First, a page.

“British Aeroplanes-1914-18,” by J. M. Bruce. 742 pp., 11¼ in. by 8 9/10, in. (Putnam & Co. Ltd., 42, Great Russell Street, London, W.C.1. £12 12s.)
This is a really fantastic work, perhaps best described as being to students of aeronautical history what ” The Grand Prix Car ” is to disciples of motor racing. J. M. Bruce covers in painstaking detail the aeroplanes, both famous and obscure, of the 1914-18 period, and apart from the wealth of historical and technical detail included, the author has managed to supplement the text with a splendid collection of pictures which show prototypes and variants of almost all the aeroplanes encompassed in his book.
The subject matter is dealt with alphabetically, from A.D. seaplane to Wight quadraplane, and it is apparent that Mr. Bruce has achieved a high degree of accuracy. It is pleasing to find that while offering all relevant data, he manages to vary his approach so that his descriptions of individual aeroplanes are never tedious. He does not attempt a full description of each but, instead, sets down data relevant to obtaining a proper appreciation of the aims and attainments of each type. Particularly interesting are the notes on modifications incorporated throughout the life-span of the aeroplanes described.
After each description the most comprehensive tabulated data is given, covering general specification, dimensions, armament, Service use, production and allocation, serial numbers, notes on individual machines and even the price of airframe and engines for each aeroplane in the book. When it is emphasised that these statistics include the numbers of each aeroplane delivered and their allocation split-up and the number on charge to the R.A.F. at the end of the First World War, it will be appreciated just how comprehensive and painstaking Mr. Bruce’s research has been. Incidentally, not only military aeroplanes are covered: every known British aeroplane of the period finds its place in this unique book.
Combat reports are quoted where relevant, which enlivens the references to such famous aeroplanes as the S.E.5, Sopwith Pup and Camel, R.E.8, Handley-Page 0/400, Vickers Vimy and Bristol Fighter, etc., etc. We are even told how type names originated, nor does the author omit to include details of unsuccessful airframes and of engines that failed.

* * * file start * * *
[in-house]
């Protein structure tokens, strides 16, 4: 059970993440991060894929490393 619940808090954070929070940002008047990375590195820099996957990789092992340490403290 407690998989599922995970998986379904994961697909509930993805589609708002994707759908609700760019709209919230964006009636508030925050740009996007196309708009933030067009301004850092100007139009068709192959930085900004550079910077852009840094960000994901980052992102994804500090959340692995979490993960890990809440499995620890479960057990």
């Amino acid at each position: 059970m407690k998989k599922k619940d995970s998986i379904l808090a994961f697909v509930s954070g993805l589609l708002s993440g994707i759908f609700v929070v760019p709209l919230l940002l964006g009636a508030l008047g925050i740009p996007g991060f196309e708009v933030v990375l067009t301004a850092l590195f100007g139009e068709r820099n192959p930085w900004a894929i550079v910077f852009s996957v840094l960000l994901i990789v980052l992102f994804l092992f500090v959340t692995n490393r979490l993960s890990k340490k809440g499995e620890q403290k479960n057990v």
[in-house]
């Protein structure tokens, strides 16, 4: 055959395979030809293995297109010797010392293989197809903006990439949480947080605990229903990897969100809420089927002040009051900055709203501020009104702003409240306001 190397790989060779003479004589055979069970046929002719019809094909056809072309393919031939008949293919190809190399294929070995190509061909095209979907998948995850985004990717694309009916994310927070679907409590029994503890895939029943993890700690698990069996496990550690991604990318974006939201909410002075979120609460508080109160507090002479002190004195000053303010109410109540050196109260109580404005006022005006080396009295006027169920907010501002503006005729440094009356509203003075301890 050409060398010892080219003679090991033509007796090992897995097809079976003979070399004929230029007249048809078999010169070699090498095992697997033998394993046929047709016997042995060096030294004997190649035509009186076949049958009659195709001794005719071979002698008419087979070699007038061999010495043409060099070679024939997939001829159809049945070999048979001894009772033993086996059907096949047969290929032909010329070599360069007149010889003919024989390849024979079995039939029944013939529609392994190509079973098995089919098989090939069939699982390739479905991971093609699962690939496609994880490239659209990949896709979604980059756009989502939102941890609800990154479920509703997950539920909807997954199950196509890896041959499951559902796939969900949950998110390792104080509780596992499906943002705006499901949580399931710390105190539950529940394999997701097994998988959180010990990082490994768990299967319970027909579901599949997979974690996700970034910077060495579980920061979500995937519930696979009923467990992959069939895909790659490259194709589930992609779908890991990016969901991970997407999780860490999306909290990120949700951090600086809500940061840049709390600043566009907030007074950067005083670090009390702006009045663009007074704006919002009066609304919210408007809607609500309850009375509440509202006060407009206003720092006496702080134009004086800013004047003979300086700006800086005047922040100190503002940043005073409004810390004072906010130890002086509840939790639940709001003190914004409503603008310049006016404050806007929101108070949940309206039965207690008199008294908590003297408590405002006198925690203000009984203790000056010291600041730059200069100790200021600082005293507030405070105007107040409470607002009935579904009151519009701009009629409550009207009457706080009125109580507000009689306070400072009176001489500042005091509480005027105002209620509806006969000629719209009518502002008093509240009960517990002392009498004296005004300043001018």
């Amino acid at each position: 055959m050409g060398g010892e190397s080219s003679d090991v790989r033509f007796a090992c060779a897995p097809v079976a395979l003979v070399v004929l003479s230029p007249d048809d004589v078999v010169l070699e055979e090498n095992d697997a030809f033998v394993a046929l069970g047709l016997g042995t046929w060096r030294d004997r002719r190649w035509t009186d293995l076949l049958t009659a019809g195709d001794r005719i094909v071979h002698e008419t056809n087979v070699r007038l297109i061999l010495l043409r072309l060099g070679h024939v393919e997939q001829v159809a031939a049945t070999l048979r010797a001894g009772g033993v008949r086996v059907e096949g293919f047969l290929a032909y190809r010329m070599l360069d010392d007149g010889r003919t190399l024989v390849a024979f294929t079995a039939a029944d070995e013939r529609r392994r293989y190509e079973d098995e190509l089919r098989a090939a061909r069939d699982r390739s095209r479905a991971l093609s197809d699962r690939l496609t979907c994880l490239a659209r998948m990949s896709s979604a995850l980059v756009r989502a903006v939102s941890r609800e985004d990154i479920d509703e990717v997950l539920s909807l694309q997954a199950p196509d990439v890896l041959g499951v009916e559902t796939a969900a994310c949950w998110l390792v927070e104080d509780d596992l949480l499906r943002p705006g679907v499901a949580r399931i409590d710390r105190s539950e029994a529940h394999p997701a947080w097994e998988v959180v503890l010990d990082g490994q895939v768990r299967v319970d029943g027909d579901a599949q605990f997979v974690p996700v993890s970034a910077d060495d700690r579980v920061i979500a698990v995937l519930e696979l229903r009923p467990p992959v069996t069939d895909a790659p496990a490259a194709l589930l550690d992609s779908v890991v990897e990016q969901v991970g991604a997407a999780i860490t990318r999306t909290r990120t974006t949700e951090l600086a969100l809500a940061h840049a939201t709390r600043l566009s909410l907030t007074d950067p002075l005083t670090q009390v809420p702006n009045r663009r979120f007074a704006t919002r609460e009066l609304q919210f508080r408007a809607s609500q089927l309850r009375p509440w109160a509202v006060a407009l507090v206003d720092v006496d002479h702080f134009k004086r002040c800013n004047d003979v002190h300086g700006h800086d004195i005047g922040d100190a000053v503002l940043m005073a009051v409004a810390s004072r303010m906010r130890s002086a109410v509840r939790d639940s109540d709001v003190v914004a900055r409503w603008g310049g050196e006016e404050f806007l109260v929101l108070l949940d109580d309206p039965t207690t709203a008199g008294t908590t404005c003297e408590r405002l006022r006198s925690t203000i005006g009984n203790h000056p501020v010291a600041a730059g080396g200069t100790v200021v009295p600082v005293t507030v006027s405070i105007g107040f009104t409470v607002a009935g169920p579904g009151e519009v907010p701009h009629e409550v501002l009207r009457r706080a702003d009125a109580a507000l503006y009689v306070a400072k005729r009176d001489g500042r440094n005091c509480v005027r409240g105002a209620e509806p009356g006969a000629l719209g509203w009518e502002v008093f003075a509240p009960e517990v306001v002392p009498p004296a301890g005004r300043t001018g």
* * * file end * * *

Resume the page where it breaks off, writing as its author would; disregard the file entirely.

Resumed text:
Contractors are quoted for each aeroplane, and it is fascinating to see how the Government contracts of the period were allocated and the number of motor-car firms involved. In some cases once-Top-Secret flight test reports are published in full.
In short, this is a fantastically comprehensive work, beautifully printed on art paper, magnificently illustrated and very efficiently indexed. In it Putnam offer an everlasting source of reference to one of the most fascinating and epic eras in British aviation history. ” British Aeroplanes-1914-18 ” should be in every aviation reference library. It is also a valuable export commodity, for there is little doubt but that it will be eagerly sought after in America, where works of this kind are no doubt rare. Altogether a book which justifies the price asked for it.—W. B.
“The History and Development of Light Cars,” by C. F. Caunter. 120 pp., 9¾ in. by 6 in., soft covers. (The Science Museum, South Kensington, London, S.W.7. 8s 6d.)
This is a welcome introduction to the economy car, a subject of very considerable fascination, which other publishers have eschewed. Mr. Caunter has set down a very complete and readable history, from the earliest times to the present day. He takes the student from the advent of the original small cars introduced before 1900, through the tricars and quadricars of 1898-1910, the cyclecars of 1910-18 and the pioneer small cars of 1912-18, down through later light-car developments to the modern minicars and small cars.
In his book Mr. Caunter contrives to refer to a great variety of cars and binds his account with a fascinating thread of development. Unfortunately, in a work of this nature only brief references are possible and occasionally in tracing a line of development an obvious link seems to have been omitted, while sometimes an obscure car is included for no very apparent reason. However, as a broad canvas this is a very adequate picture of bow light cars came into being and evolved. A publication from H.M.S.O, should be 100 per cent. accurate but in this case some errors have crept past the Science Museum readers. Thus the little Bugatti of 1911 is credited with winning the G.P. de France of that year; in fact, it finished second to Hemery’s 10-litre Fiat, although awarded a class prize. The Salmson of 1925 is quoted in conjunction with push-rod o.h.v. engines; it had twin o.h. camshafts. The present-day Berkeley and Unicar are described as Anzani-engined, whereas they now have Excelsior engines. The Fiat 503 is referred to but not its forerunner, the famous 501.